Self-Publishing is very hard work. I reflected on this as I packed and labelled eighty individually ordered copies yesterday, lugged them to Shepherds Bush Post Office (approx 50kg!) and stood in line for 55 minutes to reach the counter at what I contend is the worst managed post office branch in the world. Today I was doing the same thing but ran out of books, which is something of a relief, albeit temporary.
I next have to start phoning up books section editors and persuading publications to review the book, then send out the review copies. That is for all the national and major regional press, political publications, international relations publications and Africa publications. Just finding the phone numbers will be a major task. I expect to spend most of next week on it.
(On Tuesday I am giving evidence to an Uzbek immigration asylum appeal, and on Thursday evening am speaking at the Oxford Union against Oliver Kamm and others, on the motion that “This House Believes that George Bush Has Made The World a Safer Place”. On Saturday I have a meeting in Copenhagen I’ll tell you more about later.)
But the biggest single task I have is getting the book into bookshops. As of today, to my knowledge not a single bookshop is selling it. The book is registered on the computer indexes that bookshops use for ordering, and I rather presumed that given all the publicity and the Mail on Sunday extracts, orders from bookshops would start to come in. But so far, nothing.
Again, this looks like it is going to have to be a question of somehow getting together a phone list and bashing the telephone. This is where help would be particularly welcome. If any readers know their local bookstores, I should be most grateful if you spoke to them and could suggest they stock The Catholic Orangemen. It should be available through their normal ordering method.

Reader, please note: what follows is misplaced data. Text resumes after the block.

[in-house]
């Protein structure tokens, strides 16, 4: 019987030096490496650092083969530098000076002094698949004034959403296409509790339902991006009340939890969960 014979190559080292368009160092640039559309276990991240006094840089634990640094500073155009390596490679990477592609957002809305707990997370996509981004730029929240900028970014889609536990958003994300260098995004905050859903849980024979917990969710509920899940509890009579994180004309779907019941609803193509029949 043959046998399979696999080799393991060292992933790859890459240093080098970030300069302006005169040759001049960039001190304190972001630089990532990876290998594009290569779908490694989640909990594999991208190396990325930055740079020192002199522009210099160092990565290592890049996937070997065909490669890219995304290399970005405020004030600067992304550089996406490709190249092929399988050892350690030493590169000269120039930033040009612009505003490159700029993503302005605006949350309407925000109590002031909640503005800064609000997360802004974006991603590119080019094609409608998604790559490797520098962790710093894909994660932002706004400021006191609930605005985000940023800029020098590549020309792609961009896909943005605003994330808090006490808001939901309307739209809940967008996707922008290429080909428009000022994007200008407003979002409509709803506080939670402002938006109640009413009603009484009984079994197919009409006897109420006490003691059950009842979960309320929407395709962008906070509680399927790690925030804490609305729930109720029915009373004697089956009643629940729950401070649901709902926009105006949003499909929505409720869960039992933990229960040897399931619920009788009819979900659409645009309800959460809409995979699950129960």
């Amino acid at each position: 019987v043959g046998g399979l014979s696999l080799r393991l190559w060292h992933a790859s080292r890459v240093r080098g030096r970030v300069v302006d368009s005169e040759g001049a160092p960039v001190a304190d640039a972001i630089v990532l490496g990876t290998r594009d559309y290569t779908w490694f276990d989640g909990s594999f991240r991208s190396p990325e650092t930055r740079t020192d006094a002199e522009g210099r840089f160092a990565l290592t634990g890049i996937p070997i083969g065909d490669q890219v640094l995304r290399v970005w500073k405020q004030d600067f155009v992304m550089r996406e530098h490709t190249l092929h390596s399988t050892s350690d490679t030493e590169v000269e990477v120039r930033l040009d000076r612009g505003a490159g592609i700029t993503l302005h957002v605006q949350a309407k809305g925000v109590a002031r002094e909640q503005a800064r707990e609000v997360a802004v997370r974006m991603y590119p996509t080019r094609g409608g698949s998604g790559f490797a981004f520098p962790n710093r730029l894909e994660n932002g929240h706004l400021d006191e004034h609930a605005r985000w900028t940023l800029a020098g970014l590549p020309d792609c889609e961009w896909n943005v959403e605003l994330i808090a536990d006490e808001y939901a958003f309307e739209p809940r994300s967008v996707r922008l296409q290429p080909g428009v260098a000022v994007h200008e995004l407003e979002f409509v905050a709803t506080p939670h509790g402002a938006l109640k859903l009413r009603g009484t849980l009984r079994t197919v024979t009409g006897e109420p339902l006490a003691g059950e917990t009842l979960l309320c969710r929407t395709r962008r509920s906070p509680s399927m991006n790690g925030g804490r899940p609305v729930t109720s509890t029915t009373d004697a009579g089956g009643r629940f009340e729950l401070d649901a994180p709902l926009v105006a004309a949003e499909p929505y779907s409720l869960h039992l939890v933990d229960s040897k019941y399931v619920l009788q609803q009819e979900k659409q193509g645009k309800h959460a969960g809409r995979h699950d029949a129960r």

Any feedback you can give on the response, positive or negative, would be most welcome.
It could be that the association of the dread word “Schillings” with the book has scared off booksellers (who can also be sued). If the question is raised by the bookseller, it is worth refuting any question of a libel threat to the book. Catholic Orangemen is all over the web, the key bits were published by the Mail on Sunday, and it is happily being distributed by me and by Amazon. Nobody has heard anything from lawyers since a warning letter to Mainstream 18 months ago. Nobody has received any threat relating to libel since publication.
Similar conversations with libraries would also be helpful.
I have incidentally started the extraordinarily long-winded procedure used by Waterstones to qualify as a publisher for the book to be accepted in their branches.
I feel rather guilty; bloggers aren’t really supposed to keep urging their readers to do things for them!